So it’s no surprise that Dugway’s production batches still contained live spores after irradiation—thousands and thousands of live spores.
“That radiation dose Dugway used was just barely sufficient, and certainly not safe, for batches of a million spores... and was grossly insufficient, and unequivocally unsafe, for batches of a trillion spores,” Ebright said. The lack of a federal standard “does not excuse Dugway for adopting procedures that are mathematically unsound and scientifically unsupportable.”
The report states that deficiencies in irradiation procedures were compounded by deficiencies in quality control testing.
“Dugway not only failed to inactivate their production batches of spores properly. They also failed to test their production batches properly,” Ebright said.
The report refers to “scientific uncertainties” in “sample sizes” for testing and in “incubation periods” between irradiation and testing. In other words, Dugway didn’t know exactly how much anthrax it was blasting with gamma rays—or how long the bacteria should sit before scientists examined it.
But Ebright contends that these “scientific uncertainties” cannot account for the failure of Dugway’s quality control testing to detect that spores still were viable. He notes that Dugway produced hundreds of batches of spores over a decade-long interval and consistently failed to detect live spores. “This massive, consistent failure cannot be accounted for, or explained away by, minor technical issues such as sample sizes and time periods between irradiation and testing,” Ebright said.
“It is hard to believe testing actually was done. If it was performed, it was performed in an appallingly bad way,” he added.
The report also noted deficiencies in Dugway's “aseptic” procedures for keeping unwanted microbes—microbes other than anthrax itself—out of production of anthrax spores. Ebright said sloppiness with sterile techniques at Dugway is not surprising, given the other practices at Dugway, But it does not by itself account for the shipment of live spores.
Dugway Proving Ground, about 85 miles southwest of Salt Lake City, first learned it had shipped activated anthrax spores when a private lab in Maryland notified the base on May 22. The Maryland lab then informed the Centers for Diseases Control, which is leading the investigation, on May 23. By June, Bob Work, the Deputy Secretary of Defense, called for an investigation, led by the Under Secretary of Defense and Acquisition, which produced the report.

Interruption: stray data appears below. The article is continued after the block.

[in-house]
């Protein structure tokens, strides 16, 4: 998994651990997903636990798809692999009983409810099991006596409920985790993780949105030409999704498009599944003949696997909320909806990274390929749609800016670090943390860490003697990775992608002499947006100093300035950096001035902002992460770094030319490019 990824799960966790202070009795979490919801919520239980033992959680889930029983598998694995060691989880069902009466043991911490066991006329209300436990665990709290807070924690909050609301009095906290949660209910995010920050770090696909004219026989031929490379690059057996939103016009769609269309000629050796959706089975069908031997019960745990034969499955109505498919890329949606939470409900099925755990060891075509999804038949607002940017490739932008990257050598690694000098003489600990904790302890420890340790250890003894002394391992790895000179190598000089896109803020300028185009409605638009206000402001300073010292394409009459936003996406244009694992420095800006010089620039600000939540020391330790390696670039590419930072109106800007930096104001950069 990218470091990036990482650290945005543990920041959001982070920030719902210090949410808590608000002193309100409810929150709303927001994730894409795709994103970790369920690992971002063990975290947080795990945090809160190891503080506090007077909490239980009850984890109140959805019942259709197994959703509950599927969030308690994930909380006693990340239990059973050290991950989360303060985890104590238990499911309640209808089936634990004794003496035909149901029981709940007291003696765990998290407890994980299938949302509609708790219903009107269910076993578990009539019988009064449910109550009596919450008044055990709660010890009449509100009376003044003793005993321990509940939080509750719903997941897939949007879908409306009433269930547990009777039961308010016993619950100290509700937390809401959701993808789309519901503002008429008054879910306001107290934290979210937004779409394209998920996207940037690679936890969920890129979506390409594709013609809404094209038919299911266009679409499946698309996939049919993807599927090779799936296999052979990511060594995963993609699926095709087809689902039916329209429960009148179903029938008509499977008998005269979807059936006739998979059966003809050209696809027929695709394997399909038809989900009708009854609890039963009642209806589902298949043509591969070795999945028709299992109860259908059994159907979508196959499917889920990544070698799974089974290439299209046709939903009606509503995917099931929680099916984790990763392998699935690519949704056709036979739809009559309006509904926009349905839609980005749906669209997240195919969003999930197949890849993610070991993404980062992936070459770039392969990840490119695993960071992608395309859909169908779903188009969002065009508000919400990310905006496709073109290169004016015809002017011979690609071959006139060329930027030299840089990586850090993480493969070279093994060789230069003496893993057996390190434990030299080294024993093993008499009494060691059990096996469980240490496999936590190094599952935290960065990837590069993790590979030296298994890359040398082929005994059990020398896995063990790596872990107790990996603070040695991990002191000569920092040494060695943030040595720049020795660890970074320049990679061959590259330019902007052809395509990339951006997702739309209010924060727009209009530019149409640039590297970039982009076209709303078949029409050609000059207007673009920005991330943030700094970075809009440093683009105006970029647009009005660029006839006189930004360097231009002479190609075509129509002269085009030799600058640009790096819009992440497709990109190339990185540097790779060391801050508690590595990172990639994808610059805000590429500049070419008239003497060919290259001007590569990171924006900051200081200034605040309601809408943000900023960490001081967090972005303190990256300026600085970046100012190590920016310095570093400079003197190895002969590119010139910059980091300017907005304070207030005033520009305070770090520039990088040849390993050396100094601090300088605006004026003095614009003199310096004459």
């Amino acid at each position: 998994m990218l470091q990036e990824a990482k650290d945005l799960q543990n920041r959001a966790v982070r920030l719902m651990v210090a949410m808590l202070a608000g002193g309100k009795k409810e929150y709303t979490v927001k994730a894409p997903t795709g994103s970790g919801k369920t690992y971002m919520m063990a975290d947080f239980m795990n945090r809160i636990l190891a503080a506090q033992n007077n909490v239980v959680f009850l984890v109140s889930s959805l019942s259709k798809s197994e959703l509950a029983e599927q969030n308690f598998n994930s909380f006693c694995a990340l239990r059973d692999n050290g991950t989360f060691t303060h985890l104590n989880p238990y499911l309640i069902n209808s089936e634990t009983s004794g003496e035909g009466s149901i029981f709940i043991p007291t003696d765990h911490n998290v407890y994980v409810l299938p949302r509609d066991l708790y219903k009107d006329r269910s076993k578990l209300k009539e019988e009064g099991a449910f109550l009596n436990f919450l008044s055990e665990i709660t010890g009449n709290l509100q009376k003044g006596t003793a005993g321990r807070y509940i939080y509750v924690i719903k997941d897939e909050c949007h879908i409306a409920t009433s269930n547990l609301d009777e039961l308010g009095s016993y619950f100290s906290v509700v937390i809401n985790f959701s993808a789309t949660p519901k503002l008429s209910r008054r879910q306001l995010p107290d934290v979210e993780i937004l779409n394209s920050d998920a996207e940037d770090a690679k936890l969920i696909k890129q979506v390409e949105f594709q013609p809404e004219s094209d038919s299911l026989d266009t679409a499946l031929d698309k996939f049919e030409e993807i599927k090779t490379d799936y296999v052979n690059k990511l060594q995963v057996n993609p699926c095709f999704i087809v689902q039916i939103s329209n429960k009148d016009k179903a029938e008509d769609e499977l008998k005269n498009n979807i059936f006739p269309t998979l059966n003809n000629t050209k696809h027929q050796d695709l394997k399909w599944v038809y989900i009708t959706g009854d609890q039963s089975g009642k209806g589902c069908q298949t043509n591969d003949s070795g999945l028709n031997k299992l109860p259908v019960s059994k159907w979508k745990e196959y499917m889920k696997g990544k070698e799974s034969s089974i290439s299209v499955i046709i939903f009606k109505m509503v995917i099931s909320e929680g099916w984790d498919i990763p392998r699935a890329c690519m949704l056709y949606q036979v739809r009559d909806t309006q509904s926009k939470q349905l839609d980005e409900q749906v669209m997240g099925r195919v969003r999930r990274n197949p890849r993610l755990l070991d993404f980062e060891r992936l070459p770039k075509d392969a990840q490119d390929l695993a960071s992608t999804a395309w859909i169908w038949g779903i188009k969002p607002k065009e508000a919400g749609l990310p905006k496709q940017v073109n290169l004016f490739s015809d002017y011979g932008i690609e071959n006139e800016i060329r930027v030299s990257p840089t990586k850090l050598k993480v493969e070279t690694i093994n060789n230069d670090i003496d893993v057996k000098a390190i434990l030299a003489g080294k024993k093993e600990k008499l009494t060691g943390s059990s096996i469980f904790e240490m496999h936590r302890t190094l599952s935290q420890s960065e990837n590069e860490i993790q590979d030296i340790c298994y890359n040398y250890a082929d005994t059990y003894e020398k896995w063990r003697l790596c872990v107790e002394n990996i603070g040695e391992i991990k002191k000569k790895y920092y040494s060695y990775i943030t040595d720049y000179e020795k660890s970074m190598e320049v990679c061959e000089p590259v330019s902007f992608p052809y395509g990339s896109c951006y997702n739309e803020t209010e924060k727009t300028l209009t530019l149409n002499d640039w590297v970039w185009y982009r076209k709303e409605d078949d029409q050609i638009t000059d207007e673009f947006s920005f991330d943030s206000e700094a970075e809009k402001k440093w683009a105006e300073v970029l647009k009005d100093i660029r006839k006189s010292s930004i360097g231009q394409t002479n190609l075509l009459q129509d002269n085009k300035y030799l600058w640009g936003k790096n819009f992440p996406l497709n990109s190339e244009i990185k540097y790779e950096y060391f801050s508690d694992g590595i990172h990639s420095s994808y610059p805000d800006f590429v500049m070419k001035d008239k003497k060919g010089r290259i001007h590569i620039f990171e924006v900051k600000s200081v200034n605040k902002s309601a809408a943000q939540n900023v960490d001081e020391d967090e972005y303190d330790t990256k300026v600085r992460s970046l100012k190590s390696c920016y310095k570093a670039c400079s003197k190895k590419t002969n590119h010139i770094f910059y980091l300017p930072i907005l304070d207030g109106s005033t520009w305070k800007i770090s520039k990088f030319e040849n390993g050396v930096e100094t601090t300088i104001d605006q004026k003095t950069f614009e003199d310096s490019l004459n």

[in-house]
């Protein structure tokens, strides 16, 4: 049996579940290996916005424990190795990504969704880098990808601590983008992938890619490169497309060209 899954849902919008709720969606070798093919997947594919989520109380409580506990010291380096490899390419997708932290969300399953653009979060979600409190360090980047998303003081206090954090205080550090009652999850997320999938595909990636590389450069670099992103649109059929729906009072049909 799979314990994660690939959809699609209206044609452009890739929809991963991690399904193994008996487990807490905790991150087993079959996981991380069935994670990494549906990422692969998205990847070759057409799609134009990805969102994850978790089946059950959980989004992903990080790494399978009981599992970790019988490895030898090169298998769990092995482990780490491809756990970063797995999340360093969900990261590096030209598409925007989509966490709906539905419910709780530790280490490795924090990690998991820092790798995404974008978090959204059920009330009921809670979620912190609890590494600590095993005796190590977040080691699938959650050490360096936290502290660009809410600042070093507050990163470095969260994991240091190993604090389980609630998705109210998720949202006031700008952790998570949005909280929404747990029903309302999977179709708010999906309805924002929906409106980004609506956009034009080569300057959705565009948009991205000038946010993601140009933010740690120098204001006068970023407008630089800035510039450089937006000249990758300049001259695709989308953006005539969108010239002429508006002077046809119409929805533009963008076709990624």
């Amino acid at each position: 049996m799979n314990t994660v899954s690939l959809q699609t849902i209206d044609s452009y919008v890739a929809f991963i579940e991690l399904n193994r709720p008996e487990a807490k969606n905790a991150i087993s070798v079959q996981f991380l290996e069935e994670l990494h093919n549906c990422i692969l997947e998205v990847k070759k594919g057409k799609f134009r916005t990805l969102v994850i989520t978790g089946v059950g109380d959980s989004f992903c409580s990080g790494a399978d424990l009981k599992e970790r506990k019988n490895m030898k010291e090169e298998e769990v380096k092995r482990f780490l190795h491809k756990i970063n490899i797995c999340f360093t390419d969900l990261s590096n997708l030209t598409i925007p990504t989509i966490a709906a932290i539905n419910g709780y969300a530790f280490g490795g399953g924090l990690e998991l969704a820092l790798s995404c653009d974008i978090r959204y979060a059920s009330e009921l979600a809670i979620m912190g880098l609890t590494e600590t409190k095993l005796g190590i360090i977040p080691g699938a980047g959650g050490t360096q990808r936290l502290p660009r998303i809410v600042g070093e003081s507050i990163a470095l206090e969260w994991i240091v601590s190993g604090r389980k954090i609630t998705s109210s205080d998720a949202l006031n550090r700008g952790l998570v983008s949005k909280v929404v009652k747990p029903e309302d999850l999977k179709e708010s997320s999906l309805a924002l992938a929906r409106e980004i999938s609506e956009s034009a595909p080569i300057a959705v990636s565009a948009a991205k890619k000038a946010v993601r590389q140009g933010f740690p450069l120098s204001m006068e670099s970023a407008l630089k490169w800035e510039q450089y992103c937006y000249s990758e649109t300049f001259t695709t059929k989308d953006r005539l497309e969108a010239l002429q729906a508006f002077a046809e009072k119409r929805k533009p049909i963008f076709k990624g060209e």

Department of Defense officials said they plan to conduct a briefing with the full findings of the report sometime next week. Officials declined to comment, saying it will give its response at that briefing.
In 2001, a series of anthrax-laden letters were mailed to key senators and media personalities, killing five people, exposing nearly 30,000 to the lethal spores, and raising fears that terrorists could deploy anthrax to attack Americans. The FBI’s main culprit was discovered years later to be Bruce Ivins, an Army biodefense researcher.
But in a post-9/11 climate, the suspicious letter kicked off calls for widespread research into anthrax, leading the military to pour enormous sums of money into labs conducting research on the biological agent.
Even when the anthrax attacks turned out to be an internal threat—rather than an outside biological strike, as some initially feared—the policies and the increased funding for research did not change. Rather than reduce risks, the number of people with access to deadly pathogens increased as much 40-fold, experts estimated. As that number increased, so did the chance of catastrophic error.